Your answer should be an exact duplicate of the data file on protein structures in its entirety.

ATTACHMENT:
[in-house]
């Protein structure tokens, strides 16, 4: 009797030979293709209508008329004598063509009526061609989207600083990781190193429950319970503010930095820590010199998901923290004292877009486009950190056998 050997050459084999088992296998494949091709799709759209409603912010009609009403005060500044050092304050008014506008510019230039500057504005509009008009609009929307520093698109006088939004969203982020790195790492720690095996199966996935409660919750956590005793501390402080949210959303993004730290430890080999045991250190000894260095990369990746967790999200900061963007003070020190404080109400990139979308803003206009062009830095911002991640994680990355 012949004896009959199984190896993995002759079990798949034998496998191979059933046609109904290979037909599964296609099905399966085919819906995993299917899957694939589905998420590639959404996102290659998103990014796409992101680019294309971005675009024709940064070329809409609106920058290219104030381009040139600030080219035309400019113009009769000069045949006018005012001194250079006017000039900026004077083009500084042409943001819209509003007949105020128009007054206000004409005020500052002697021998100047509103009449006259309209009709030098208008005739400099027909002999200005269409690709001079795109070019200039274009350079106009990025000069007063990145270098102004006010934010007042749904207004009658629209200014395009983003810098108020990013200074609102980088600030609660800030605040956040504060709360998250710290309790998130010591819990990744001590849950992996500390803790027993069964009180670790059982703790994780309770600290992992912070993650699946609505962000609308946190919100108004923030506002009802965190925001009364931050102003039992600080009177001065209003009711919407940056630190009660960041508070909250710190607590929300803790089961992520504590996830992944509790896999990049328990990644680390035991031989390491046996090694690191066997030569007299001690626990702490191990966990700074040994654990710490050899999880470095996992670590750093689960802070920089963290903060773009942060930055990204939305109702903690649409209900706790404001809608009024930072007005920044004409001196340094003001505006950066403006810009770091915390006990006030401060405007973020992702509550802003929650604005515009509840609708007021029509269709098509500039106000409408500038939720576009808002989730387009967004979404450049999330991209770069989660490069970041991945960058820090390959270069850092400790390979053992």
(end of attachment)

[in-house]
């Protein structure tokens, strides 16, 4: 009797030979293709209508008329004598063509009526061609989207600083990781190193429950319970503010930095820590010199998901923290004292877009486009950190056998 050997050459084999088992296998494949091709799709759209409603912010009609009403005060500044050092304050008014506008510019230039500057504005509009008009609009929307520093698109006088939004969203982020790195790492720690095996199966996935409660919750956590005793501390402080949210959303993004730290430890080999045991250190000894260095990369990746967790999200900061963007003070020190404080109400990139979308803003206009062009830095911002991640994680990355 012949004896009959199984190896993995002759079990798949034998496998191979059933046609109904290979037909599964296609099905399966085919819906995993299917899957694939589905998420590639959404996102290659998103990014796409992101680019294309971005675009024709940064070329809409609106920058290219104030381009040139600030080219035309400019113009009769000069045949006018005012001194250079006017000039900026004077083009500084042409943001819209509003007949105020128009007054206000004409005020500052002697021998100047509103009449006259309209009709030098208008005739400099027909002999200005269409690709001079795109070019200039274009350079106009990025000069007063990145270098102004006010934010007042749904207004009658629209200014395009983003810098108020990013200074609102980088600030609660800030605040956040504060709360998250710290309790998130010591819990990744001590849950992996500390803790027993069964009180670790059982703790994780309770600290992992912070993650699946609505962000609308946190919100108004923030506002009802965190925001009364931050102003039992600080009177001065209003009711919407940056630190009660960041508070909250710190607590929300803790089961992520504590996830992944509790896999990049328990990644680390035991031989390491046996090694690191066997030569007299001690626990702490191990966990700074040994654990710490050899999880470095996992670590750093689960802070920089963290903060773009942060930055990204939305109702903690649409209900706790404001809608009024930072007005920044004409001196340094003001505006950066403006810009770091915390006990006030401060405007973020992702509550802003929650604005515009509840609708007021029509269709098509500039106000409408500038939720576009808002989730387009967004979404450049999330991209770069989660490069970041991945960058820090390959270069850092400790390979053992």